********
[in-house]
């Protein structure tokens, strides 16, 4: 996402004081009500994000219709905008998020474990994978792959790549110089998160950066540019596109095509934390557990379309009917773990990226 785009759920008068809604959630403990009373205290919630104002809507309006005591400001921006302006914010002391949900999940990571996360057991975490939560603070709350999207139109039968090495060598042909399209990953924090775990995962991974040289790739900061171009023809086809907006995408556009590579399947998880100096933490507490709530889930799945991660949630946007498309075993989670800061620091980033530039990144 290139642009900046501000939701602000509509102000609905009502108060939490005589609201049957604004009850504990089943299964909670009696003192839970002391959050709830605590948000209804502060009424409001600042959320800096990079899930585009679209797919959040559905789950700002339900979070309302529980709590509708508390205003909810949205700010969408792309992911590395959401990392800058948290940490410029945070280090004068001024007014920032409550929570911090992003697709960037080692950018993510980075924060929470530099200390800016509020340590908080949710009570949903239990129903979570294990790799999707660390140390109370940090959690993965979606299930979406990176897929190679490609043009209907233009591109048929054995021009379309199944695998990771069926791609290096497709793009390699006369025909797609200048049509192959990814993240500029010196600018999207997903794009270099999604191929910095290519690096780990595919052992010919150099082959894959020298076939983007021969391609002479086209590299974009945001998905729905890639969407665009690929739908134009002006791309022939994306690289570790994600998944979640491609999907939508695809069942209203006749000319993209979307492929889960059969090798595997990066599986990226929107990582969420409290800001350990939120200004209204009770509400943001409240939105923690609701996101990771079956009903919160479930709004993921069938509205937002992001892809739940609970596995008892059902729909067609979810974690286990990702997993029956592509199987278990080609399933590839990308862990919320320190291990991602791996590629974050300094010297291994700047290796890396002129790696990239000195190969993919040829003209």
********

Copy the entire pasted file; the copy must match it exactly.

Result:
[in-house]
């Protein structure tokens, strides 16, 4: 996402004081009500994000219709905008998020474990994978792959790549110089998160950066540019596109095509934390557990379309009917773990990226 785009759920008068809604959630403990009373205290919630104002809507309006005591400001921006302006914010002391949900999940990571996360057991975490939560603070709350999207139109039968090495060598042909399209990953924090775990995962991974040289790739900061171009023809086809907006995408556009590579399947998880100096933490507490709530889930799945991660949630946007498309075993989670800061620091980033530039990144 290139642009900046501000939701602000509509102000609905009502108060939490005589609201049957604004009850504990089943299964909670009696003192839970002391959050709830605590948000209804502060009424409001600042959320800096990079899930585009679209797919959040559905789950700002339900979070309302529980709590509708508390205003909810949205700010969408792309992911590395959401990392800058948290940490410029945070280090004068001024007014920032409550929570911090992003697709960037080692950018993510980075924060929470530099200390800016509020340590908080949710009570949903239990129903979570294990790799999707660390140390109370940090959690993965979606299930979406990176897929190679490609043009209907233009591109048929054995021009379309199944695998990771069926791609290096497709793009390699006369025909797609200048049509192959990814993240500029010196600018999207997903794009270099999604191929910095290519690096780990595919052992010919150099082959894959020298076939983007021969391609002479086209590299974009945001998905729905890639969407665009690929739908134009002006791309022939994306690289570790994600998944979640491609999907939508695809069942209203006749000319993209979307492929889960059969090798595997990066599986990226929107990582969420409290800001350990939120200004209204009770509400943001409240939105923690609701996101990771079956009903919160479930709004993921069938509205937002992001892809739940609970596995008892059902729909067609979810974690286990990702997993029956592509199987278990080609399933590839990308862990919320320190291990991602791996590629974050300094010297291994700047290796890396002129790696990239000195190969993919040829003209």